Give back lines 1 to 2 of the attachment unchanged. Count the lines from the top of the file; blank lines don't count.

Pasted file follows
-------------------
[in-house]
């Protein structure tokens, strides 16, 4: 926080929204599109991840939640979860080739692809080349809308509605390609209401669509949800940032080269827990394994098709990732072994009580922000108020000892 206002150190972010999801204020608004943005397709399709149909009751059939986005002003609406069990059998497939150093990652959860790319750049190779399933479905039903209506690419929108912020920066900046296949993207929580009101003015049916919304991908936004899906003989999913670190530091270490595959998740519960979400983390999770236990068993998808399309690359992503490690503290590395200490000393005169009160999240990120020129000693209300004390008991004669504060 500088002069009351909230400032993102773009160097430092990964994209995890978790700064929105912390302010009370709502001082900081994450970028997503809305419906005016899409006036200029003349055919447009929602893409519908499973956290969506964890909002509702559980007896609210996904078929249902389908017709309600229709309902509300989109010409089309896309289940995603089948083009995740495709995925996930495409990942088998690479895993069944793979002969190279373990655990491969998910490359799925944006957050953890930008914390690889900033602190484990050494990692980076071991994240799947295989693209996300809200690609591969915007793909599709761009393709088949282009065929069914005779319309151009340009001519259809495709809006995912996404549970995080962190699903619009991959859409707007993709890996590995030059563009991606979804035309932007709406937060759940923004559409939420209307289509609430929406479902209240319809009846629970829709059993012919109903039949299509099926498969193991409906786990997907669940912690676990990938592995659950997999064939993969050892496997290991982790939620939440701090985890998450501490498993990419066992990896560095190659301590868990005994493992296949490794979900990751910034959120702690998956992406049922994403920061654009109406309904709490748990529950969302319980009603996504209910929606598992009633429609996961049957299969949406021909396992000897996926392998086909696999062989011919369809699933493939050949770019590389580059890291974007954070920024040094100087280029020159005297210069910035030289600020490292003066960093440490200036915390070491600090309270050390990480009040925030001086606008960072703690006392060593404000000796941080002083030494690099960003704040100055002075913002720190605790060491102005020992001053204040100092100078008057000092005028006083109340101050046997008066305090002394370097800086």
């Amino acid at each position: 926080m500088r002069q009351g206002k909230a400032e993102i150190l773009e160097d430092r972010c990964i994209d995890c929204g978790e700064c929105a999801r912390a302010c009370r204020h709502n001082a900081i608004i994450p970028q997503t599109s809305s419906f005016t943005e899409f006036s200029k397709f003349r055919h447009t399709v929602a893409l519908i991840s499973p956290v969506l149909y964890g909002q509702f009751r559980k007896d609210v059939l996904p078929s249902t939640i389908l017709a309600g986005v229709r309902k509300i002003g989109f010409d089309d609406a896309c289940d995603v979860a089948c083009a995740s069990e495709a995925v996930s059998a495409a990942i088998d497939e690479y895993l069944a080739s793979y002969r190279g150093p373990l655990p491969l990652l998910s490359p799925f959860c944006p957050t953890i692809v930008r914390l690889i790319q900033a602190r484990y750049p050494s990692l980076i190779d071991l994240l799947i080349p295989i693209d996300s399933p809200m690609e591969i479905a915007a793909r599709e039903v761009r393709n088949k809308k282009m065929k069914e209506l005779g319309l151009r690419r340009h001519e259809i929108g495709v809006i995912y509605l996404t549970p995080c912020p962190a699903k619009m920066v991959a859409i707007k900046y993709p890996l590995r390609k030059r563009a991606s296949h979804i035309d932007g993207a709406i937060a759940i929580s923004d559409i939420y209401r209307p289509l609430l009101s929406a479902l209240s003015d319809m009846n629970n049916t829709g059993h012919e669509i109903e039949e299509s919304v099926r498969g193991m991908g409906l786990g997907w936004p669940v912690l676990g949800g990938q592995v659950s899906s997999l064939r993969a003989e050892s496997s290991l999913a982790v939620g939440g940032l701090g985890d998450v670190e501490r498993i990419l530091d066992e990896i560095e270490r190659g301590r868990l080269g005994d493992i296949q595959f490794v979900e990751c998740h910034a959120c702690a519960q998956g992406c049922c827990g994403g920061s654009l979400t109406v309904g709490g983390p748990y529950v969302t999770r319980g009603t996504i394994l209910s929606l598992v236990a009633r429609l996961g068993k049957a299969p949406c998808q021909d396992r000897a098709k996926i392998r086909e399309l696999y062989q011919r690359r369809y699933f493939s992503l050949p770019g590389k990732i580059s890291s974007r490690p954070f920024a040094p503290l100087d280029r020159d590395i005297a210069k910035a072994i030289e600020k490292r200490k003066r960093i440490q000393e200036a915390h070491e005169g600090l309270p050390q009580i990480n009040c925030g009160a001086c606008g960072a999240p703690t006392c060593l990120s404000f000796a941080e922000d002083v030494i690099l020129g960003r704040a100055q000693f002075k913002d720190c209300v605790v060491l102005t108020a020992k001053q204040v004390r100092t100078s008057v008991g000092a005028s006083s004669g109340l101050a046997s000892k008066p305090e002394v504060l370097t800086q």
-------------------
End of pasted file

[in-house]
């Protein structure tokens, strides 16, 4: 926080929204599109991840939640979860080739692809080349809308509605390609209401669509949800940032080269827990394994098709990732072994009580922000108020000892 206002150190972010999801204020608004943005397709399709149909009751059939986005002003609406069990059998497939150093990652959860790319750049190779399933479905039903209506690419929108912020920066900046296949993207929580009101003015049916919304991908936004899906003989999913670190530091270490595959998740519960979400983390999770236990068993998808399309690359992503490690503290590395200490000393005169009160999240990120020129000693209300004390008991004669504060 500088002069009351909230400032993102773009160097430092990964994209995890978790700064929105912390302010009370709502001082900081994450970028997503809305419906005016899409006036200029003349055919447009929602893409519908499973956290969506964890909002509702559980007896609210996904078929249902389908017709309600229709309902509300989109010409089309896309289940995603089948083009995740495709995925996930495409990942088998690479895993069944793979002969190279373990655990491969998910490359799925944006957050953890930008914390690889900033602190484990050494990692980076071991994240799947295989693209996300809200690609591969915007793909599709761009393709088949282009065929069914005779319309151009340009001519259809495709809006995912996404549970995080962190699903619009991959859409707007993709890996590995030059563009991606979804035309932007709406937060759940923004559409939420209307289509609430929406479902209240319809009846629970829709059993012919109903039949299509099926498969193991409906786990997907669940912690676990990938592995659950997999064939993969050892496997290991982790939620939440701090985890998450501490498993990419066992990896560095190659301590868990005994493992296949490794979900990751910034959120702690998956992406049922994403920061654009109406309904709490748990529950969302319980009603996504209910929606598992009633429609996961049957299969949406021909396992000897996926392998086909696999062989011919369809699933493939050949770019590389580059890291974007954070920024040094100087280029020159005297210069910035030289600020490292003066960093440490200036915390070491600090309270050390990480009040925030001086606008960072703690006392060593404000000796941080002083030494690099960003704040100055002075913002720190605790060491102005020992001053204040100092100078008057000092005028006083109340101050046997008066305090002394370097800086």